BETWEEN INTENTION AND FLOW IS THE PATH TO POSSIBLE

BETWEEN INTENTION AND FLOW IS THE PATH TO POSSIBLE

My neck became stiff, the disks started to degenerate at a rapid rate. By the age of 18 my C2 and C3 vertebra had fused together. Looking up brought on severe attacks of vertigo, spinning the world out of control, leaving me looking down to find stability. Possible was becoming a bigger problem. My body continued to attack itself and when it grew tired from torturing me, my mind took its turn until it regained its strength to set my body off into another state of paralysis and pain.

Safety only lies in both feet chained to the ground, holding tightly with both hands to the illusion of what is real, looking down, embracing gravity like it’s my captor. I have succumbed to the coping mechanism called the prisoner Stockholm Syndrome, obeying its demands, living its agenda, forming an emotional bond to the disorder.

How does one get from here to what’s possible, where intention and flow blow freely through the body with ease?

Transformation happens in a split second, a blink of an eye, a flick of a switch. It’s transition where time can stretch across a life. The longer it takes for you to split that second in two, see what’s in front of you and make the switch to the other side of ‘what’s possible’…, the longer you remain a victim to the gravitational pull of ‘what is’.

It’s like when you learned to ride a bike. During the transition time you wobbled and fell. You scraped you knees, got back up and tried again.  Eventually there was that moment where a second split into two and in a blink of an eye you found your balance. The transformation happened and you switched to a life that had some idea of what balance was. But “Life is like riding a bicycle. To keep your balance, you must keep moving.” Albert Einstein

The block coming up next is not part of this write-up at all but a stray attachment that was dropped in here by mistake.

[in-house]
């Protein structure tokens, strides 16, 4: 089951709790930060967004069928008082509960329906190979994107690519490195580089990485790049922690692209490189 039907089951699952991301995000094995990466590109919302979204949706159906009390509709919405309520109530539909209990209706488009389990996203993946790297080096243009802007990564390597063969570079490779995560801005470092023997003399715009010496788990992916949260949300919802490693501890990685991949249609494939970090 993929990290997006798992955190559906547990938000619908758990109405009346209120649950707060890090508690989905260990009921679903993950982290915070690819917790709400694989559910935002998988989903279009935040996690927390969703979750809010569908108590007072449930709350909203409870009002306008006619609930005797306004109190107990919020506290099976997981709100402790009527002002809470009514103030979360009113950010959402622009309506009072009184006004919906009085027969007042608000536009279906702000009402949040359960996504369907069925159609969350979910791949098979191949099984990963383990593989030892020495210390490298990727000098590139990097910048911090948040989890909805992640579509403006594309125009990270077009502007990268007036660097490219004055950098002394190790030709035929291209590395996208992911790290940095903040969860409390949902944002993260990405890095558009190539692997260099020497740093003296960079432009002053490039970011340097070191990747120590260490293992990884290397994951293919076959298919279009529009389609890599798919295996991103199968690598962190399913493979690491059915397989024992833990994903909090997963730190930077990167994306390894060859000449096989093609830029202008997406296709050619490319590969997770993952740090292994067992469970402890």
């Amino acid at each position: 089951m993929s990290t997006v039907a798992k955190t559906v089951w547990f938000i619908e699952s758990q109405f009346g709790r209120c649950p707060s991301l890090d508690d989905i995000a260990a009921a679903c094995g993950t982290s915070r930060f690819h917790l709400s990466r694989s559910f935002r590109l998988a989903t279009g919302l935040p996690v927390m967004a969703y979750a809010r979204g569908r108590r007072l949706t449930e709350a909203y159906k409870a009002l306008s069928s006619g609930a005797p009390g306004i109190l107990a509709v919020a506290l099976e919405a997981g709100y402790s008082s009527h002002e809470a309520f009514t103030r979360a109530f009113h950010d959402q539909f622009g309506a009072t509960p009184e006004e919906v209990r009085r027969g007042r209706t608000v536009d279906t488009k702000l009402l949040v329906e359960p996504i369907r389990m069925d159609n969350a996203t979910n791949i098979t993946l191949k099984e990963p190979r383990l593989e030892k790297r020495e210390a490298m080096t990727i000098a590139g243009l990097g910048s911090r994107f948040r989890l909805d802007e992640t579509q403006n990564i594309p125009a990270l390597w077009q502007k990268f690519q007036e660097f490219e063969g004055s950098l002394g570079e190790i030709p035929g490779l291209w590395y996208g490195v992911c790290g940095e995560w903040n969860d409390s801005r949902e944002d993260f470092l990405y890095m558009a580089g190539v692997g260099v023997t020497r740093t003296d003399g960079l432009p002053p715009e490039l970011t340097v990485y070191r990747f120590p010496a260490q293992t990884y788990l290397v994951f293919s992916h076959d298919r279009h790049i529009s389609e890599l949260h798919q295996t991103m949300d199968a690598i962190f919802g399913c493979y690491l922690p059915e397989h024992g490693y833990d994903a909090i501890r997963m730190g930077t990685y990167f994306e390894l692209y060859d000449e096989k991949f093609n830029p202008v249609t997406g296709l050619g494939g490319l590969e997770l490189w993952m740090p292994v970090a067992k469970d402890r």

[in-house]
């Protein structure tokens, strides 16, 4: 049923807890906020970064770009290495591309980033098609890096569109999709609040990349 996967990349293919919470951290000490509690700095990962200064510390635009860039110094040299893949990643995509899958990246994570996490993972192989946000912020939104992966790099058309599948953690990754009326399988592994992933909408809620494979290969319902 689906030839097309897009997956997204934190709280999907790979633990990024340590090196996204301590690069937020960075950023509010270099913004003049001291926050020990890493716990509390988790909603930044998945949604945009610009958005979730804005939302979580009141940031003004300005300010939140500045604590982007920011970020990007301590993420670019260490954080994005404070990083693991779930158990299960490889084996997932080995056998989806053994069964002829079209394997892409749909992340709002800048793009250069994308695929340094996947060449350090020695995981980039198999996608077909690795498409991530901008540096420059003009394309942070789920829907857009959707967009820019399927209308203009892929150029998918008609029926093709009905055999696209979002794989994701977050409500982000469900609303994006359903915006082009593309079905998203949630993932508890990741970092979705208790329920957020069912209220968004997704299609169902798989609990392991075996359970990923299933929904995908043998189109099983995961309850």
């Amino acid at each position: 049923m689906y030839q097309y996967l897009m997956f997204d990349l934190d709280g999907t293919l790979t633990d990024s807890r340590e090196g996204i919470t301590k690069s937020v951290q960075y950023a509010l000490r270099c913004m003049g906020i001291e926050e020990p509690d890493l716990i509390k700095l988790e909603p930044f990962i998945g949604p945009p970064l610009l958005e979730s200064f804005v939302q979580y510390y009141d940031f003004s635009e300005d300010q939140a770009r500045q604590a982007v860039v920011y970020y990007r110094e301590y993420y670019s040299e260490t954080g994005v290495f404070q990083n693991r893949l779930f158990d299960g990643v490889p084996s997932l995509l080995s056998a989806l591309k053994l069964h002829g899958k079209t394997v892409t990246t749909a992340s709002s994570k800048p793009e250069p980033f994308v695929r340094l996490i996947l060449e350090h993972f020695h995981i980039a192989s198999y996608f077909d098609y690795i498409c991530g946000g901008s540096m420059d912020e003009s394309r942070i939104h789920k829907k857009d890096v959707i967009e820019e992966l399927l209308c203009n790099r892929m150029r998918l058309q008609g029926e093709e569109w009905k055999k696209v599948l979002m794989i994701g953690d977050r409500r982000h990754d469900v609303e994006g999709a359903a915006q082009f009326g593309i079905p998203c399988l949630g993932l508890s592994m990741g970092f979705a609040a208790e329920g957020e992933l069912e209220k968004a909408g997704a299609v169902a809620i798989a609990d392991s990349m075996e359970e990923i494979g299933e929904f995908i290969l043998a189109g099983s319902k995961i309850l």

It’s hard to keep moving when chaining yourself to the ground and never looking up to see what you might have been, or who you might become if you do. It becomes the habit. Transformation does not happen in a habit.  I was challenged by Joe Dispenza to think about “Breaking the Habit of Being Yourself”, and to be honest I could use the break.

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About the Author

Tania EhmanTania is an International award winning speaker and Speakers Coach working with individuals, organizations and teams throughout North America. She is a Core Message Master who works to distill "ideas" down to their most potent point to maximize their impact on the world. Tania's unique coaching program designed for TEDx events is like none other. Between 2015-2017 Tania won First Place in 17 out of 19 speaking competitions.

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